No one told me that somehow when you grow a human being in your uterus, the physical changes are not just stretch marks, extra-belly skin, sagging breasts and dark circles. They are also extra laugh lines, and somehow a weird physiological change that somehow makes your tear-ducts more sensitive.
My husband (then my boyfriend) once commented on my lack of emotion, pointing out that I don't cry at sad movies. For the record, I have known my husband almost 17 years and have NEVER seen him cry, so the whole "people who live in glass houses..." (BTW - after being together 17 years I now am ofter called "crazy" "dramatic" and "overly-emotional" so I have lost my tough-as-nails reputation.)
Besides, I argued, I did cry when I watched Black Beauty. Remember at the end when the boy is riding the cart by the field? And the horse recognizes him even though he is all grown up? And the old horse starts running as fast as he can to catch the boy (now a man) and get is attention? Totally cried!
But as a mother, something has changed in me, and now I can cry anytime, anywhere. Technically, I should consider acting 'cause there is no need for fake tears for me.
Things that make me cry now, as a mom, that didn't affect me at all before include (but are definitely not limited to):
Terry Fox. Just thinking about him makes me cry. I don't know if it is in amazement at his story, his courage, his strength or that he didn't finish his run but we all remember him and know what he did for cancer. Every September when the kids come home from school and talk about Terry Fox, I open up one of our books and start reading about him and just cry and cry. Silent hot tears thinking about him. Summer of 2009 when we drove up to Thunder Bay, we saw where he ran his last mile and had to stop. OK. Tears starting....
Remembrance Day. Starting in high school I bought and wore poppies because I took the subway to school and had to walk by those veterans every day. My school was right near Queens Park, and for a few years when I was in the choir I actually sang at one of the government buildings. I can still sing, "In Flanders Fields" and "Abide with me." Now, I want to cry when I see an aging veteran, so few of them around, their hands shaking as they want to pin your poppy to your coat, right over your heart. I think about everything that they went through, and wonder how they don't cry every time they put a poppy on some stranger's jacket.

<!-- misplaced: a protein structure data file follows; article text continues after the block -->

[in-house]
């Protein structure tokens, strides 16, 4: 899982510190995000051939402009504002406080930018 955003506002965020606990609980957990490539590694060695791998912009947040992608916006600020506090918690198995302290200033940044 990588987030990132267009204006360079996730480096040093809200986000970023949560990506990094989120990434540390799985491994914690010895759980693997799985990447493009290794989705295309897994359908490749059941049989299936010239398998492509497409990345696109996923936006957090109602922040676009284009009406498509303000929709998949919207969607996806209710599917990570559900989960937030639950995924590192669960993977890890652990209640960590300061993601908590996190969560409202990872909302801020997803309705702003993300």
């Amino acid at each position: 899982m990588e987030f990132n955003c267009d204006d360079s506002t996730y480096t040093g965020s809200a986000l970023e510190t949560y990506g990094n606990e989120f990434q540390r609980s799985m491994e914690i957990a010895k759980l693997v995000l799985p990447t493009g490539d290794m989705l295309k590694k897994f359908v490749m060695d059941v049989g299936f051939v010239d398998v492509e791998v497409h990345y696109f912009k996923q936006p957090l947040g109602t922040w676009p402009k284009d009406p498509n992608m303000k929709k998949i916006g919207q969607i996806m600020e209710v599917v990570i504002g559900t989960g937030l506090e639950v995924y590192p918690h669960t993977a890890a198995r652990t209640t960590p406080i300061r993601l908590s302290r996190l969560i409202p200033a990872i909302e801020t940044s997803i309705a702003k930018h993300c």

Now don't even get me started on our Highway of Heros and the repatriation ceremonies.
Finally, a few weeks ago I sat mesmerized with the rest of the world watching the Chilean Miners. 69 days! Trapped underground. I was just so happy that they were all OK and all finally out. Tears of relief and joy for them and their families. And when their kids saw their dads?
The latest was this morning, watching this video on YouTube . OK. I didn't actually know that Rick Mercer and Mark Tewksbury were Gay.
There are so many things that touch me now as a mom that I think I just didn't notice before. It is like being a mother is an open wound, susceptible to all of the pain, hurt, love and joy that others feel. Like a major empathy nerve.
Here is a story that can also make me cry - to all of the moms out there who always have a Kleenex shoved up their sleeve:
"Mom, why are you crying?" he asked his mom.
"Because I'm a woman" she told him.
"I don't understand," he said.
His mom just hugged him and said, "and you never will." Later the little boy asked his father, "Why does mother seem to cry for no reason?"
"All women cry for no reason" was all his dad could say.
The little boy grew up and became a man, still wondering why women cry.
Finally he put in a call to GOD. When GOD got on the phone the man said, "GOD, why do women cry so easily?"
"When I made women she had to be special. I made her shoulders strong enough to carry the weight of the world; yet, gentle enough to give comfort.
I gave her an inner strength to endure childbirth and the rejection that many times comes from her children.
I gave her a hardness that allows her to keep going when everyone else gives up and take care of her family through sickness and fatigue without complaining.
I gave her the sensitivity to love her children under any and all circumstances, even when her child has hurt her very badly. This same sensitivity helps her to make a child's boo-boo feel better and shares in her teenagers anxieties and fears.
I gave her strength to carry her husband through his faults and fashioned her from his rib to protect his heart.
I gave her wisdom to know that a good husband never hurts his wife, but sometimes tests her strengths and her resolve to stand beside him unfaltering.
I gave her a tear to shed, it's hers exclusively to use whenever it is needed. It's her only weakness; it's a tear for mankind."
--- Author Unknown ---